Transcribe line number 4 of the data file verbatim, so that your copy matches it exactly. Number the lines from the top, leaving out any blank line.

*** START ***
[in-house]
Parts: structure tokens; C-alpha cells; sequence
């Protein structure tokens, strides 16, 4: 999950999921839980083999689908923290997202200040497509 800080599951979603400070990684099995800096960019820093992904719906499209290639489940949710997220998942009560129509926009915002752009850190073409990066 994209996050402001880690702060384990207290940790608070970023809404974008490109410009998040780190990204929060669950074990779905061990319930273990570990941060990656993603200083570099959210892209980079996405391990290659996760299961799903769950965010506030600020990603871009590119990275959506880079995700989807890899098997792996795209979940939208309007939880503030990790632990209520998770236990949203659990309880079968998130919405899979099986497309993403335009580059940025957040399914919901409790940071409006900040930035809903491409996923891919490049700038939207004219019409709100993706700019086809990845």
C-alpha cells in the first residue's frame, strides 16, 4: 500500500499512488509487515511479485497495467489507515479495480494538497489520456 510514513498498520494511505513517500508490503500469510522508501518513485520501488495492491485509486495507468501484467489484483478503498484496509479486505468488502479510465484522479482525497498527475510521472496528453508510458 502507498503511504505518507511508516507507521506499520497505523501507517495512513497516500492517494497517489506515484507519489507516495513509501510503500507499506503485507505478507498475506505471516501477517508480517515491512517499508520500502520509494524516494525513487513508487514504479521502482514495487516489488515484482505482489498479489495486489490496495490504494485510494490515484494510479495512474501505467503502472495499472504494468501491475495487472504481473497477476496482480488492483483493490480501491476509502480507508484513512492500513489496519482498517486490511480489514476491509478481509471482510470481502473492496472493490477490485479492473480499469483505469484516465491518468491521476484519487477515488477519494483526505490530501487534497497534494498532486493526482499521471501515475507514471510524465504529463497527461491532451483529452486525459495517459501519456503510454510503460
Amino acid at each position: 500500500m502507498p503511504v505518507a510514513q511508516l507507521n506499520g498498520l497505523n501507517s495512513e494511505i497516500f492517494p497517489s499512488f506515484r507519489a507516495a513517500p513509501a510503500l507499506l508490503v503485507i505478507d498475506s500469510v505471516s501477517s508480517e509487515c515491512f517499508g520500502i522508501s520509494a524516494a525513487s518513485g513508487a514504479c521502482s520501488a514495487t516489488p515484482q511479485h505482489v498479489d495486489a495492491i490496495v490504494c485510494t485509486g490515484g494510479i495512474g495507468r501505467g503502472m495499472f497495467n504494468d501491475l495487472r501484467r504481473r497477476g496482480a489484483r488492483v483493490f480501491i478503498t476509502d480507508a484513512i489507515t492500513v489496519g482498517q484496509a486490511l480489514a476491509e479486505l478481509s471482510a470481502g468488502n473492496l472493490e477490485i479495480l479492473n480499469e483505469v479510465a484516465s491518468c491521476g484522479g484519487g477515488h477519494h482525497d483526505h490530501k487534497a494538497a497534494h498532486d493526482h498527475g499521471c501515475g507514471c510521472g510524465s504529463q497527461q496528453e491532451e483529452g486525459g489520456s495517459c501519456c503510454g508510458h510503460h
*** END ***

C-alpha cells in the first residue's frame, strides 16, 4: 500500500499512488509487515511479485497495467489507515479495480494538497489520456 510514513498498520494511505513517500508490503500469510522508501518513485520501488495492491485509486495507468501484467489484483478503498484496509479486505468488502479510465484522479482525497498527475510521472496528453508510458 502507498503511504505518507511508516507507521506499520497505523501507517495512513497516500492517494497517489506515484507519489507516495513509501510503500507499506503485507505478507498475506505471516501477517508480517515491512517499508520500502520509494524516494525513487513508487514504479521502482514495487516489488515484482505482489498479489495486489490496495490504494485510494490515484494510479495512474501505467503502472495499472504494468501491475495487472504481473497477476496482480488492483483493490480501491476509502480507508484513512492500513489496519482498517486490511480489514476491509478481509471482510470481502473492496472493490477490485479492473480499469483505469484516465491518468491521476484519487477515488477519494483526505490530501487534497497534494498532486493526482499521471501515475507514471510524465504529463497527461491532451483529452486525459495517459501519456503510454510503460